Four million

Yesterday, four million Britons voted for the most racist and xenophobic party to have emerged in the UK for decades. I am guessing not many of them will be giving much thought to the citizens of other European countries who today are also celebrating the 70th anniversary of the end of the Second World War in Europe.

Perhaps for most UKIP supporters, if they think about it at all, it has become simply Our War. But it wasn’t just Our War of course. People across Europe died so that yesterday we could choose our own government. As our country embraces the politics of fear, and battens down our hatches against foreign incursions, we seem to be forgetting our recent European history.

On Wednesday, a hard-working colleague confided World War. Two family passport that he and his partner, both originally from Southern European countries, felt hurt by the increasingly anti-European rhetoric that became the lingua franca of the build-up to the election. I think my French mother, who died in 2011, would also have been shocked. She and her family took refuge in Sussex at the start of the war. It meant that they survived, where twenty two members of the family did not, and were deported to concentration camps.

We share a common humanity. We turn our backs on our neighbours and on those in need at our peril.



  1. Diane · · Reply

    Oh, my, I was very sorry to hear this news. I, too, fear for the world at large when countries such as ours choose to let fear and greed rule.

    1. There is a profound sense of shock here, needless to say. Luckily our old fashioned ‘first past the post’ electoral system means that only one UKIP Member of Parliament was elected, out of more than six hundred. But still…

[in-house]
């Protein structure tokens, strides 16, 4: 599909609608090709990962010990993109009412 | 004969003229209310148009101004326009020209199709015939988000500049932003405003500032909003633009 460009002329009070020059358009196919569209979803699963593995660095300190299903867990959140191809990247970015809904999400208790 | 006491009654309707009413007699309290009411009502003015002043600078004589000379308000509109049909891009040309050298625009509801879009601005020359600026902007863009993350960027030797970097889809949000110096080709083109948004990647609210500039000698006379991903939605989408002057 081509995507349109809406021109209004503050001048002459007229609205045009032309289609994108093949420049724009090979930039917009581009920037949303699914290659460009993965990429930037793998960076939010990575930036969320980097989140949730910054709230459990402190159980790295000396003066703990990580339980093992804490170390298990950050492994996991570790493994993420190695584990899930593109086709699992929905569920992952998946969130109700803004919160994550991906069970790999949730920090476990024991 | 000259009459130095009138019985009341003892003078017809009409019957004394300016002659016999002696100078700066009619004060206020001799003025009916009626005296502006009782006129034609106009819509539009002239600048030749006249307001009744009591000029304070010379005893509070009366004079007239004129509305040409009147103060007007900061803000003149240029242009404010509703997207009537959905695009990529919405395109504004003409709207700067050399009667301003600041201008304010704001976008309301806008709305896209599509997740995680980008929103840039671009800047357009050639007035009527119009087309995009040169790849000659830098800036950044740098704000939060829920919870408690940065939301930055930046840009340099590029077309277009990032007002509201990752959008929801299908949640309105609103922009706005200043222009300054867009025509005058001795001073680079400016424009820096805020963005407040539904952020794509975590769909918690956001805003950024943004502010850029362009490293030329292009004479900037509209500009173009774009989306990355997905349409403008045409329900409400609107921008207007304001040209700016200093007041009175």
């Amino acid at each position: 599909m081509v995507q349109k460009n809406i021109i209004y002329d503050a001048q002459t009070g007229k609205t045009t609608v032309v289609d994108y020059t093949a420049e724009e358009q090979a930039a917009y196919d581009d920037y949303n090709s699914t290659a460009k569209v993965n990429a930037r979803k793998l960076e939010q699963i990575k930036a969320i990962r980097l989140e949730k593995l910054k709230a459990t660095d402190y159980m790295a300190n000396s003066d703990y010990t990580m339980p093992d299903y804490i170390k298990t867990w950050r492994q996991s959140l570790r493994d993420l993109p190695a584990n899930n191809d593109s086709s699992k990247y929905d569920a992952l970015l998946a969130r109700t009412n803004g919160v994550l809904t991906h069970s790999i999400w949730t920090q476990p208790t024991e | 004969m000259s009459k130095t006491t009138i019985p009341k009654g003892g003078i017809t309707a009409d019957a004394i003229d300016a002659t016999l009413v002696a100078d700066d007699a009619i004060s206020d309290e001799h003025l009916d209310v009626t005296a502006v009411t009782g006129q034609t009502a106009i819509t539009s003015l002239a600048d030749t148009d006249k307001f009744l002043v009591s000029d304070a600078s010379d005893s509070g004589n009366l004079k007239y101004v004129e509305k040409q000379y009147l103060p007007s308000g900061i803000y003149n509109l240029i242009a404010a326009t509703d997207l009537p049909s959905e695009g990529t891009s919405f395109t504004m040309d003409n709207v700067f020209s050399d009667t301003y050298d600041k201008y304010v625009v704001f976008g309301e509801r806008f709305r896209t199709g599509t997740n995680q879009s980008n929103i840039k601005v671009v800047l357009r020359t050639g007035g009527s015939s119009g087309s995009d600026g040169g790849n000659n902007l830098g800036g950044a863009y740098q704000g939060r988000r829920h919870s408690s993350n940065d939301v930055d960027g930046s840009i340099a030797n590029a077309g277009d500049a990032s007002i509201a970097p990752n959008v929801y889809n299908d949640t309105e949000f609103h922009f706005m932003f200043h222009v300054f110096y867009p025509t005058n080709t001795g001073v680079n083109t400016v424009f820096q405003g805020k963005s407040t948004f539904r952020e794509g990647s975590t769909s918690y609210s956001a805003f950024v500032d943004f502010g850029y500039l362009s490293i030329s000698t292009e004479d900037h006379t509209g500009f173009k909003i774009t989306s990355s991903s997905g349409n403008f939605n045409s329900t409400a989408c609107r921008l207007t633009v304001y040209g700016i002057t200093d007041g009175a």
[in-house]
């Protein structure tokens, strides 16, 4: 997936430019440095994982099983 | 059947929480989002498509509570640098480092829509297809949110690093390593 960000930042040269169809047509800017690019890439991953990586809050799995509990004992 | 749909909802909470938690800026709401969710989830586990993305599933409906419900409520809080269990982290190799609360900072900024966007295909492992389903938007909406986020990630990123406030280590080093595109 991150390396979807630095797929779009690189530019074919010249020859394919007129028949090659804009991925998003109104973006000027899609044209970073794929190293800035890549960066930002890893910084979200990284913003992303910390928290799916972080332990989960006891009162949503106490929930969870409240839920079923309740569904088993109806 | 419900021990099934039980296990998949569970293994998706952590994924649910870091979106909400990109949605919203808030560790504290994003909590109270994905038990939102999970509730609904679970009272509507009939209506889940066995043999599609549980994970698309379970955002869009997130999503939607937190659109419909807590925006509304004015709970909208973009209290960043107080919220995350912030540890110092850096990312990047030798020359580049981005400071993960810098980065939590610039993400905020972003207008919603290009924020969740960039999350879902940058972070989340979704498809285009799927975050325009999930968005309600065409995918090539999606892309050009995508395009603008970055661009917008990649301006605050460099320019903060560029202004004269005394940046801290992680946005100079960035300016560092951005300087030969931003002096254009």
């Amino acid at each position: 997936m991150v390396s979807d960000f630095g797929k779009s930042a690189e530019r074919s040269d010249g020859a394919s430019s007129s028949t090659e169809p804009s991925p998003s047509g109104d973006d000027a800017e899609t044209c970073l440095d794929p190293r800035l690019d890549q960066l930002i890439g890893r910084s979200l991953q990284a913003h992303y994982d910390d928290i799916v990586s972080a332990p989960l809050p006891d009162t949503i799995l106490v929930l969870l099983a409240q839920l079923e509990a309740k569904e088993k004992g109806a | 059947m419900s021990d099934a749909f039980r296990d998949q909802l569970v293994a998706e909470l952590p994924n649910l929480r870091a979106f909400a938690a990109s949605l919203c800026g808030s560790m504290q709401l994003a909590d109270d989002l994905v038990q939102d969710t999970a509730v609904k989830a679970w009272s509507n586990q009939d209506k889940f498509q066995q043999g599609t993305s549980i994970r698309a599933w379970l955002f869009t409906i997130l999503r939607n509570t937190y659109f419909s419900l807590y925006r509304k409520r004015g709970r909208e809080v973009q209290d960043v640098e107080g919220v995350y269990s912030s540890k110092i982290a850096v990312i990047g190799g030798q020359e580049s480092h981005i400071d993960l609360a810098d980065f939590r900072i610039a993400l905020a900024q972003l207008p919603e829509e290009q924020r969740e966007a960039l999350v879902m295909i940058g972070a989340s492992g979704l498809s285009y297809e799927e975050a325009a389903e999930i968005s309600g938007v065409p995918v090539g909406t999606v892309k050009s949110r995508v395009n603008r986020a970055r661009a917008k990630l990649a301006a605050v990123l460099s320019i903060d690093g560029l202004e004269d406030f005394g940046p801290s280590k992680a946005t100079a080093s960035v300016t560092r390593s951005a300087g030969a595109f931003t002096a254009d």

2. On the other hand, friend, there are any number of thick-skulled presidential candidates here I might be willing to trade for Mr. Cameron. So–good luck.

    1. We had a day of trying to find silver linings, but there are very few indeed. One of the dark clouds is Mr C’s planned £12 billion of welfare cuts, which will change the face of our society. Not a happy day!

  3. Spot on. A silver lining is the blogosphere where we realise we are not alone in our shock at the result and can engage with each other to keep our spirits up. I have never witnessed so many public figures expressing disquiet after a GE. Did you watch the BAFTAs?

    1. I’m still feeling shocked a week later 😦 though I have been inspired and reassured by this And I didn’t see the BAFTAs though I heard about Jessica Hynes’ very feisty speech. Good for her. I have a feeling there will be a lot of standing up and saying what we think for the next 5 years.

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